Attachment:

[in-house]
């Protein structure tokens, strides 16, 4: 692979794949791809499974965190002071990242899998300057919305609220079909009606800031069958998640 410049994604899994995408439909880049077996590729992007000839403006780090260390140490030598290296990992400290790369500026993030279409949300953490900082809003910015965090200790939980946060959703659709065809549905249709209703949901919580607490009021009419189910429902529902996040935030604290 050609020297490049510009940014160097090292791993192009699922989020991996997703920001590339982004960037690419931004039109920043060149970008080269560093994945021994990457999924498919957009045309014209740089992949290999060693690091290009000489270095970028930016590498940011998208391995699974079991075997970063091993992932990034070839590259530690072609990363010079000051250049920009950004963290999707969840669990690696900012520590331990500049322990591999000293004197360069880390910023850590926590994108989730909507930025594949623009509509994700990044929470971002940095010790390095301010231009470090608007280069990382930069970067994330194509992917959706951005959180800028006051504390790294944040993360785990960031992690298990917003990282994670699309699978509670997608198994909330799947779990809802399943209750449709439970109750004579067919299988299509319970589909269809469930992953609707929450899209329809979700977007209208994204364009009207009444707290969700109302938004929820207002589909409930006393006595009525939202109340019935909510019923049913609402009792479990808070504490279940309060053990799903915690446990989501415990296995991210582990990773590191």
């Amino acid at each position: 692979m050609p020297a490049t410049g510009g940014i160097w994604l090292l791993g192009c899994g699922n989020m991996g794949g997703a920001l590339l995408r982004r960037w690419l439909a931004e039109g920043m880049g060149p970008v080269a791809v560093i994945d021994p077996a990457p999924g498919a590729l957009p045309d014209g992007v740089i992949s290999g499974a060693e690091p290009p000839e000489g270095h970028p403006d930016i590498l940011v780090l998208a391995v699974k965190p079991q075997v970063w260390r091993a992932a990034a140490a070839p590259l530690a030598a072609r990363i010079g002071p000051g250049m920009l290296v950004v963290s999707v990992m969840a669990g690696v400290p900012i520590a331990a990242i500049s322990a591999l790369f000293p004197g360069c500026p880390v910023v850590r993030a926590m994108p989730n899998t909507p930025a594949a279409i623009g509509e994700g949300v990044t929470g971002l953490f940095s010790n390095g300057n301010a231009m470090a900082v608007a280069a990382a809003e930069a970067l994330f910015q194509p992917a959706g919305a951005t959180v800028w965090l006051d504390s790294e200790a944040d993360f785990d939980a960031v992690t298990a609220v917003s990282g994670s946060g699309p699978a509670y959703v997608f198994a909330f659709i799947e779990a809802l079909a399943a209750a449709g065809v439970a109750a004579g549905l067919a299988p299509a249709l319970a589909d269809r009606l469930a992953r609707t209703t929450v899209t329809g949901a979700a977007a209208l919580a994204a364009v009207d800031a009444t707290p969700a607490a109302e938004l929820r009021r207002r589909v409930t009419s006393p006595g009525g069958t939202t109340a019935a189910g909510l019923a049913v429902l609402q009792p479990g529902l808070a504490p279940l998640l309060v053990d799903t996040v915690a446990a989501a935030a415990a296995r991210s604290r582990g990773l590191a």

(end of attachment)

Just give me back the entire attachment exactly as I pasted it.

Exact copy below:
[in-house]
């Protein structure tokens, strides 16, 4: 692979794949791809499974965190002071990242899998300057919305609220079909009606800031069958998640 410049994604899994995408439909880049077996590729992007000839403006780090260390140490030598290296990992400290790369500026993030279409949300953490900082809003910015965090200790939980946060959703659709065809549905249709209703949901919580607490009021009419189910429902529902996040935030604290 050609020297490049510009940014160097090292791993192009699922989020991996997703920001590339982004960037690419931004039109920043060149970008080269560093994945021994990457999924498919957009045309014209740089992949290999060693690091290009000489270095970028930016590498940011998208391995699974079991075997970063091993992932990034070839590259530690072609990363010079000051250049920009950004963290999707969840669990690696900012520590331990500049322990591999000293004197360069880390910023850590926590994108989730909507930025594949623009509509994700990044929470971002940095010790390095301010231009470090608007280069990382930069970067994330194509992917959706951005959180800028006051504390790294944040993360785990960031992690298990917003990282994670699309699978509670997608198994909330799947779990809802399943209750449709439970109750004579067919299988299509319970589909269809469930992953609707929450899209329809979700977007209208994204364009009207009444707290969700109302938004929820207002589909409930006393006595009525939202109340019935909510019923049913609402009792479990808070504490279940309060053990799903915690446990989501415990296995991210582990990773590191």
């Amino acid at each position: 692979m050609p020297a490049t410049g510009g940014i160097w994604l090292l791993g192009c899994g699922n989020m991996g794949g997703a920001l590339l995408r982004r960037w690419l439909a931004e039109g920043m880049g060149p970008v080269a791809v560093i994945d021994p077996a990457p999924g498919a590729l957009p045309d014209g992007v740089i992949s290999g499974a060693e690091p290009p000839e000489g270095h970028p403006d930016i590498l940011v780090l998208a391995v699974k965190p079991q075997v970063w260390r091993a992932a990034a140490a070839p590259l530690a030598a072609r990363i010079g002071p000051g250049m920009l290296v950004v963290s999707v990992m969840a669990g690696v400290p900012i520590a331990a990242i500049s322990a591999l790369f000293p004197g360069c500026p880390v910023v850590r993030a926590m994108p989730n899998t909507p930025a594949a279409i623009g509509e994700g949300v990044t929470g971002l953490f940095s010790n390095g300057n301010a231009m470090a900082v608007a280069a990382a809003e930069a970067l994330f910015q194509p992917a959706g919305a951005t959180v800028w965090l006051d504390s790294e200790a944040d993360f785990d939980a960031v992690t298990a609220v917003s990282g994670s946060g699309p699978a509670y959703v997608f198994a909330f659709i799947e779990a809802l079909a399943a209750a449709g065809v439970a109750a004579g549905l067919a299988p299509a249709l319970a589909d269809r009606l469930a992953r609707t209703t929450v899209t329809g949901a979700a977007a209208l919580a994204a364009v009207d800031a009444t707290p969700a607490a109302e938004l929820r009021r207002r589909v409930t009419s006393p006595g009525g069958t939202t109340a019935a189910g909510l019923a049913v429902l609402q009792p479990g529902l808070a504490p279940l998640l309060v053990d799903t996040v915690a446990a989501a935030a415990a296995r991210s604290r582990g990773l590191a």